Since forming in 2008, Rival Sons has busted through the gate, blasting their fresh take on blues to audiences across the globe. They have the fever of a strong, young band of this contemporary era, with the soul and gritty depth of Muddy Waters.
More than any other genre or classification of music, blues-heavy rock has maintained its sound through the generations. While you could trace its origins as far back as you want (even cavemen sang the blues), once Muddy Waters helped pioneer the modern sound of the blues in the 60s, those most successful blues acts have typically kept the same basic format...one that has held up over time.
The good modern blues acts play it well, and keep the tonic feeling like new every time they pass it around. Rolling Stones and Credence Clearwater Revival made blues even cooler; Clutch pioneered a harder edge to the blues; now we have Black Keys and Jack White bringing a New Millennium sensibility to the arena.
This is where Rival Sons have stepped in, to take the reigns with the best blues record of the year, Pressure & Time. Indeed, Rival Sons sounds a lot like the hard, rockin’ blues of old, but with a modern flavor. The SOUL of their music resonates powerfully through the 10 tracks, and while on the surface you could imagine this being played live in some Chicago bar in 1963, the spirit of the music is sheer 2011.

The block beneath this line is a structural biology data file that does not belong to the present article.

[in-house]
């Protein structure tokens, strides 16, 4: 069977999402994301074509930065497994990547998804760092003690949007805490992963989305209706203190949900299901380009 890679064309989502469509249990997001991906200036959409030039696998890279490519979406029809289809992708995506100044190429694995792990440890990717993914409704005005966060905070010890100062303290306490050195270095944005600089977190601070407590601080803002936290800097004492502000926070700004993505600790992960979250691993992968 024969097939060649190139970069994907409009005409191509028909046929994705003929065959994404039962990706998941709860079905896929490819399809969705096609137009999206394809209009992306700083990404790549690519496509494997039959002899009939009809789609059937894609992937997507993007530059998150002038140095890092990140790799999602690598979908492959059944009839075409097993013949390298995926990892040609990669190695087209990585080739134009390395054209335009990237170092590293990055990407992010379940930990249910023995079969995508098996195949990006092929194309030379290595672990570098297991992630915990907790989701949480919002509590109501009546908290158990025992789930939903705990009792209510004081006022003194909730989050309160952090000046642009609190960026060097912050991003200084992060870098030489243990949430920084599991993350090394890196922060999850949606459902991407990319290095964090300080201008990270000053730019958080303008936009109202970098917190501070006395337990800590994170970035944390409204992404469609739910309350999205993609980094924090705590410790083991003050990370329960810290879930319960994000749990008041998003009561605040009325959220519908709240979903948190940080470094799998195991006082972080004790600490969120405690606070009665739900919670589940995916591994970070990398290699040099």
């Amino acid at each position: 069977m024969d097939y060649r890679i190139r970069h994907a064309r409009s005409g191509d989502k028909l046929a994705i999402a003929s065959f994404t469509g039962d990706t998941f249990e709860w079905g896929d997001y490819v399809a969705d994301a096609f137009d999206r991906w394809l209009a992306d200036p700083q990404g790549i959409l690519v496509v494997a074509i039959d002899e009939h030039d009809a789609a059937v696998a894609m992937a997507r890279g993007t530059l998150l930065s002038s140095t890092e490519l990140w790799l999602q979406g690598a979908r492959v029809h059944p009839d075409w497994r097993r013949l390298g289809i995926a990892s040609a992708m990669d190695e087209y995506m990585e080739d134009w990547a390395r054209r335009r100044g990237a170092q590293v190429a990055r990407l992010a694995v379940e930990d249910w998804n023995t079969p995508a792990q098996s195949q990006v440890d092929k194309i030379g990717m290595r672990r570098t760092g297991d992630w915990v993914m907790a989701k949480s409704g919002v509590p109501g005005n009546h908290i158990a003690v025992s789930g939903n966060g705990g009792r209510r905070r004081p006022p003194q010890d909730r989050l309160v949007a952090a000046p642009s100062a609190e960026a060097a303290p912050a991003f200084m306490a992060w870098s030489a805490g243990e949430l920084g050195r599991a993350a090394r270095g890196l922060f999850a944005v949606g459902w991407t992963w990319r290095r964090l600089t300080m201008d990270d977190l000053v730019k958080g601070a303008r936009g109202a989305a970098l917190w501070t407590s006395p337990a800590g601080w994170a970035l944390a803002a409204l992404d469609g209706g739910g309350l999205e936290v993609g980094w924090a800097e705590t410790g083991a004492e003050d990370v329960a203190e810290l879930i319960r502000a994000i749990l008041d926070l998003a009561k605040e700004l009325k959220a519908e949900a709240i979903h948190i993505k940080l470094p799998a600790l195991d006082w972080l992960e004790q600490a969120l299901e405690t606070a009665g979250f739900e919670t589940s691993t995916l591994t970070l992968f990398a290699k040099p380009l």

“I think what remains the same is the blues,” says drummer Mike Miley. “The sounds change by the people who play the instruments, and what amps they're playing through. The Black Keys are playing through old gear; Jack White is playing through old gear. It's those tones from the 50s and 60s that are the best.”
To maintain the raw, urgent feel necessary for a good blues record, Rival Sons recorded Pressure & Time in 20 days, from scratch. “We wrote, recorded, mixed, mastered it in 20 days,” Miley tells us. “We wrote a song a day, recorded it.”
However, unlike similar experiments in the past - like when Neil Young and Crazy Horse went into the studio in 1973 to record Tonight's The Night, with no practice and tons of booze and weed - Rival Sons took a more calculated approach to this record.
As Miley puts it, “We really didn't really coop ourselves up. We went in fresh. We wanted it to be visceral; we intentionally went into the studio without any put-together songs, to keep that kind of fresh, alive quality to it. To us, that's kind of the backbone to rock & roll, it's loose and from the gut.”
Of course, this is not to say they didn't party a little bit while making the record. They're rockstars! Of COURSE there was that delicate balance! Miley laughs in agreement, “I'd say every night, probably was night-capped with a joint or five.”
Miley points out the realities and joys marijuana brings to music. Marijuana “opened up my entire brain a whole new world. My first year in college, I had a roommate in college, one of my best friends, who turned me on to Yes, Jimi Hendrix, Grateful Dead, all these psychedelic bands that I had heard before, but never with the ears I had after I started smoking weed. Music comes alive on weed, man!
“People just have to admit it: music sounds a lot better, from a piano concerto to Grateful Dead live at Hampton Theater in 1979, to Topographic Oceans by Yes. They all come alive when you've smoked a bowl.